Birgitte Graverholt
Birgitte Graverholt
2016-2017 Harkness Fellow
Head of Centre for Evidence-Based Practice
Bergen University College
birgitte_graverholt@brown.edu
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Placement: Brown University School of Public Health

Mentor: Vincent Mor, Ph.D. (Professor of Medical Science and Florence Pirce Grant University Professor of Community Health, Brown University School of Public Health)

Project Title: Reducing Hospitalizations from Nursing Homes

Birgitte Graverholt, Ph.D., M.S.N. is a 2016-17 Norwegian Harkness/Research Council of Norway Fellow in Health Care Policy and Practice. In addition to her current role as Head of the Centre for Evidence-Based Practice at Bergen University College, she serves as an advisor in the Research and Development Department at Helse-Bergen Health Trust, Haukeland University Hospital. Since 2014, Graverholt also has a role as Associate Editor of the Journal of Clinical Nursing. She currently serves on a 5-year steering committee reciprocal competence program between the municipality of Bergen and Helse-Bergen Health Trust, which was developed as a result of her Ph.D. work around acute hospital admissions from nursing homes, to address the needs of acutely ill nursing home residents. Graverholt has a background in nursing and received a Ph.D. from the University of Bergen, and a masters in clinical nursing from Flinders University, Australia.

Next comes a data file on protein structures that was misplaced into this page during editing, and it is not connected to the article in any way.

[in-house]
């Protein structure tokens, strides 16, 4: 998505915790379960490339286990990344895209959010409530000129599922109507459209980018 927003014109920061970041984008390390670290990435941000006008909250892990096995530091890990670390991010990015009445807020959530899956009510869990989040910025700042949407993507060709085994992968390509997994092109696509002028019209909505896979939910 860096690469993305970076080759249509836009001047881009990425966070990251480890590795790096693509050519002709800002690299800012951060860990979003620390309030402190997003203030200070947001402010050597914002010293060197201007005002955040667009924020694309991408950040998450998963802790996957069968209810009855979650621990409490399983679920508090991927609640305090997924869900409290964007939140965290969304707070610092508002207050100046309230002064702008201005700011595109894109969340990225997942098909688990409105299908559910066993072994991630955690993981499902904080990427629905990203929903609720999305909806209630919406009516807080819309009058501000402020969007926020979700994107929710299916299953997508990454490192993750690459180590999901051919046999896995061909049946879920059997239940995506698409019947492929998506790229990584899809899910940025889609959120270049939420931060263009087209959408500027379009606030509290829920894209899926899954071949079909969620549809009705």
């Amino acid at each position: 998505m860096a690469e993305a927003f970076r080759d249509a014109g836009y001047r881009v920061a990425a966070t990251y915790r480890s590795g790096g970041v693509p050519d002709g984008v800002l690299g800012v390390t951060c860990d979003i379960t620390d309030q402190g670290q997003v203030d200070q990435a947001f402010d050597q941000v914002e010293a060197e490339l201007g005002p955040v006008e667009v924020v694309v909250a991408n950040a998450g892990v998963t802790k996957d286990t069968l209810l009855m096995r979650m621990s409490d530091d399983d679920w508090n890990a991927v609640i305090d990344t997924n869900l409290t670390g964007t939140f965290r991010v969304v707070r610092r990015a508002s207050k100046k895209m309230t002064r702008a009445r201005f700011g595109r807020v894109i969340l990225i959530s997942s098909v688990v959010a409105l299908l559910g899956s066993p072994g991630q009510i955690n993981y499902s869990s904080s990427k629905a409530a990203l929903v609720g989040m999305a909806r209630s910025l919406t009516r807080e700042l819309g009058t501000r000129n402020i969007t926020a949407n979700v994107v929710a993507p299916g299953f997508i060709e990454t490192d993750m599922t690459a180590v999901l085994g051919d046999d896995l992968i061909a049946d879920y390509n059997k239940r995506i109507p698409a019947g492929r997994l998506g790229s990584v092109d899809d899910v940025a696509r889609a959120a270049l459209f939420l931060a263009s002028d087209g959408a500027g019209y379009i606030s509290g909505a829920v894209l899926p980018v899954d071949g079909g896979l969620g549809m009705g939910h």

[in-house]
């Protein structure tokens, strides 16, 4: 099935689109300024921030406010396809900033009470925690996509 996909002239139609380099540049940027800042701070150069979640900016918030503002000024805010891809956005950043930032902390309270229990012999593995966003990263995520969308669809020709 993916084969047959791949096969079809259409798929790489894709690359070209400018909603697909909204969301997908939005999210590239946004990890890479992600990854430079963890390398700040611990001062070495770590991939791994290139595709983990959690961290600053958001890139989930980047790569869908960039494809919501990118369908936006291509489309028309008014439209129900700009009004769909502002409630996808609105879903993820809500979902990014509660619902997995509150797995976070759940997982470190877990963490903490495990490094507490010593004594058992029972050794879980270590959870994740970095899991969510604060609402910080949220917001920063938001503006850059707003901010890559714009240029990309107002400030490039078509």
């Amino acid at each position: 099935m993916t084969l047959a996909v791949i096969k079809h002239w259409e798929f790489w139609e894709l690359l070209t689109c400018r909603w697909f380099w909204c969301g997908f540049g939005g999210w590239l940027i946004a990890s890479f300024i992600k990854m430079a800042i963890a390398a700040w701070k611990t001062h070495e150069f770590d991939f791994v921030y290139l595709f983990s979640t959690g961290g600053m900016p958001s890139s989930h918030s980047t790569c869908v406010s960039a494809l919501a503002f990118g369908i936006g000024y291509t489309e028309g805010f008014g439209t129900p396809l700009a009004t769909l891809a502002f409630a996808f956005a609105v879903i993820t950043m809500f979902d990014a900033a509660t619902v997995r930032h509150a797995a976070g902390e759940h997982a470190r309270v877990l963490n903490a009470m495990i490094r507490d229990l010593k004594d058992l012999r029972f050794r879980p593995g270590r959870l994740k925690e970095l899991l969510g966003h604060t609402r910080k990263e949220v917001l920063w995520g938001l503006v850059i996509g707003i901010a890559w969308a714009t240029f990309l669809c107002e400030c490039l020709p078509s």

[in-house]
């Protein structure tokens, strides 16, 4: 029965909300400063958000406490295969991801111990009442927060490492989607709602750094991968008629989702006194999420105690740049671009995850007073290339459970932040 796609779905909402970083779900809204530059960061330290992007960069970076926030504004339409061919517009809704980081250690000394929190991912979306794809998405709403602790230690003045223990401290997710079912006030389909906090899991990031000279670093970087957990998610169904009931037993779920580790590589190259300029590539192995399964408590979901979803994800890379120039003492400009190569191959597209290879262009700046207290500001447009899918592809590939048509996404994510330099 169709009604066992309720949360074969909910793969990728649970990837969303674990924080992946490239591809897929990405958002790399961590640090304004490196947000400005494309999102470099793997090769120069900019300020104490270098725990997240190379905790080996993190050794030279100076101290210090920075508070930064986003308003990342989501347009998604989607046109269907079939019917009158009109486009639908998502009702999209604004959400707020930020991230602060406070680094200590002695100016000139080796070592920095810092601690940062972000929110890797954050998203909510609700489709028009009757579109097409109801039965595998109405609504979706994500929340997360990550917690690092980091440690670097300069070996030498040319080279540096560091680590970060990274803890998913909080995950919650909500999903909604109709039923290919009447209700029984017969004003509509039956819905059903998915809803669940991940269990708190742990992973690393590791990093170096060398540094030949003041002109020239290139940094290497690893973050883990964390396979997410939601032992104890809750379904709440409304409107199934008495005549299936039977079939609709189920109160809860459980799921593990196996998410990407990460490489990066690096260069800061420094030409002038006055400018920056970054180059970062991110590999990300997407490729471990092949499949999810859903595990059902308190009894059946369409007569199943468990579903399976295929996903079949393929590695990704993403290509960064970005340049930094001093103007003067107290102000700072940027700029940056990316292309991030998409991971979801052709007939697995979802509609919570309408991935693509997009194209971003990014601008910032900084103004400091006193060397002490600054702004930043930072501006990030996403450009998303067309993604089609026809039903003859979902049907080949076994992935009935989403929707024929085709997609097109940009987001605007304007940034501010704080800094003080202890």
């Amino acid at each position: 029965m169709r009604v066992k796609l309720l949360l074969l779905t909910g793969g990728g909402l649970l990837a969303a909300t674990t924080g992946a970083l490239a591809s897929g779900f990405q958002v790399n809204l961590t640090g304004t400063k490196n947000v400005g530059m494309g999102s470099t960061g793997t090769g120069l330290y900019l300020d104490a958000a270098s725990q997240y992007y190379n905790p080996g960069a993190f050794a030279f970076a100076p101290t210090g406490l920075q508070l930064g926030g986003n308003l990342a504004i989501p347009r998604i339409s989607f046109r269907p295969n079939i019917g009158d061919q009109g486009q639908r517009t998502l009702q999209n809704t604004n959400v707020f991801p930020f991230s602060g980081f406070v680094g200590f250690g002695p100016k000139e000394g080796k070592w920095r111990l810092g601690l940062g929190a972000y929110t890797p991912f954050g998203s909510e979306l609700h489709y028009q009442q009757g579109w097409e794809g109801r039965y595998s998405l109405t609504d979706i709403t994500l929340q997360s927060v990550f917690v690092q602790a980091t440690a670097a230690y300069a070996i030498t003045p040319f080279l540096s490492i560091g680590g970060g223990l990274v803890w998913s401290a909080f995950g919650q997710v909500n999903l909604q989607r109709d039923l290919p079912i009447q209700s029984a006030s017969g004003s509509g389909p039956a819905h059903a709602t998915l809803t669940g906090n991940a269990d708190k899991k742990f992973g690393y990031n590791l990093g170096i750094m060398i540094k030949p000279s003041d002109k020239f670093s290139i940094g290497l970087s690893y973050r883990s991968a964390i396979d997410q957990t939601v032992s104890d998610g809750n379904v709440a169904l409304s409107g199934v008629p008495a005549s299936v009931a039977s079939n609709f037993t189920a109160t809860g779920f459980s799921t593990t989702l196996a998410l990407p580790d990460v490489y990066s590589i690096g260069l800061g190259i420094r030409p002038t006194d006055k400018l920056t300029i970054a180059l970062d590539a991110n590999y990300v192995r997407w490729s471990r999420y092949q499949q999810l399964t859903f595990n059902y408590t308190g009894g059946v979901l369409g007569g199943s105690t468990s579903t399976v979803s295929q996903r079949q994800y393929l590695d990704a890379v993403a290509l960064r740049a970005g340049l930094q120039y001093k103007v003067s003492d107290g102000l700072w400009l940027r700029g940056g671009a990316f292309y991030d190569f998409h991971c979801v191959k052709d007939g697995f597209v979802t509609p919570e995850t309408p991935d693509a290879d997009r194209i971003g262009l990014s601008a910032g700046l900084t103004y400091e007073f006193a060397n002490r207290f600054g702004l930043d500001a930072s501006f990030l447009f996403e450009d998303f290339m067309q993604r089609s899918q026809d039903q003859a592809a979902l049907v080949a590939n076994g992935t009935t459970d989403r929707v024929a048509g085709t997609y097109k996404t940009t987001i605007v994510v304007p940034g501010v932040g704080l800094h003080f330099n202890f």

Project Abstract:

Nursing homes are a corner stone in the long-term care of the frail elderly, a group of people that continues to become more medically complex. For ‘high need, high cost’ nursing home patients, research shows that the care provided in these facilities operates similarly to acute care services. Hospitalizations from nursing homes are common, but represent disruptive incidents that place the already frail elderly at risk for complications and reduced levels of functionality. Within the U.S. health care system Nurse Practitioners have a critical role in providing primary care, as the Nurse Practitioner presence in nursing home facilities has increased steadily over the past 30 years while the number of physicians has markedly declined. The impact that Nurse Practitioners may have on hospitalization rates from nursing homes has been studied in the past, but the work is out of date given how dramatically the landscape of medical care has evolved. This research will examine the association between Nurse Practitioners in nursing homes and hospitalization rates as well as the factors impacting the utilization of Nurse Practitioners in nursing homes, and will include a review of current research in this area. The findings from this research will not only be relevant in the U.S. context, but in other countries where nursing homes are a part of the long-term care system. Findings may inform future policy strategies at the intersection between acute and long-term care, such as workforce and education issues.

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